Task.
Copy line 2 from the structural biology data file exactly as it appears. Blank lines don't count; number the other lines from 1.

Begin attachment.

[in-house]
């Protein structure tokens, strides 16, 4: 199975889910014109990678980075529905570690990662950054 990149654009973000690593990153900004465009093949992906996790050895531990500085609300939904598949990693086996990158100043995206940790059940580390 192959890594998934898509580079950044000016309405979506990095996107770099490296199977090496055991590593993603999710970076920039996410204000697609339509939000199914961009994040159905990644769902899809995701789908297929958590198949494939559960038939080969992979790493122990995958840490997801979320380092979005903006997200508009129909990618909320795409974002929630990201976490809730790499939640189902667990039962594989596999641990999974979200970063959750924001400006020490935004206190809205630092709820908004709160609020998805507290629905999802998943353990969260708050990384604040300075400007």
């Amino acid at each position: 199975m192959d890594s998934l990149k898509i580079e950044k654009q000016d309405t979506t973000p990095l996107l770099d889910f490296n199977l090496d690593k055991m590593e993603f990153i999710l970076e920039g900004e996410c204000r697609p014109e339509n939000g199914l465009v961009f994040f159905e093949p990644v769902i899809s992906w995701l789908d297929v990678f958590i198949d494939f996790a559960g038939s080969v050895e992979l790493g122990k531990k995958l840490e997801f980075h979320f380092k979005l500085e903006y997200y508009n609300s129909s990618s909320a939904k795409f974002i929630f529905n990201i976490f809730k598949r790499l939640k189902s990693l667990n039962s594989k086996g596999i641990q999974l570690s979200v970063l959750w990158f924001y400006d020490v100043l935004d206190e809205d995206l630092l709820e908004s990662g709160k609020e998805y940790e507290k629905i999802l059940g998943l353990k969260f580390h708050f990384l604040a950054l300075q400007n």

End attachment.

């Protein structure tokens, strides 16, 4: 199975889910014109990678980075529905570690990662950054 990149654009973000690593990153900004465009093949992906996790050895531990500085609300939904598949990693086996990158100043995206940790059940580390 192959890594998934898509580079950044000016309405979506990095996107770099490296199977090496055991590593993603999710970076920039996410204000697609339509939000199914961009994040159905990644769902899809995701789908297929958590198949494939559960038939080969992979790493122990995958840490997801979320380092979005903006997200508009129909990618909320795409974002929630990201976490809730790499939640189902667990039962594989596999641990999974979200970063959750924001400006020490935004206190809205630092709820908004709160609020998805507290629905999802998943353990969260708050990384604040300075400007």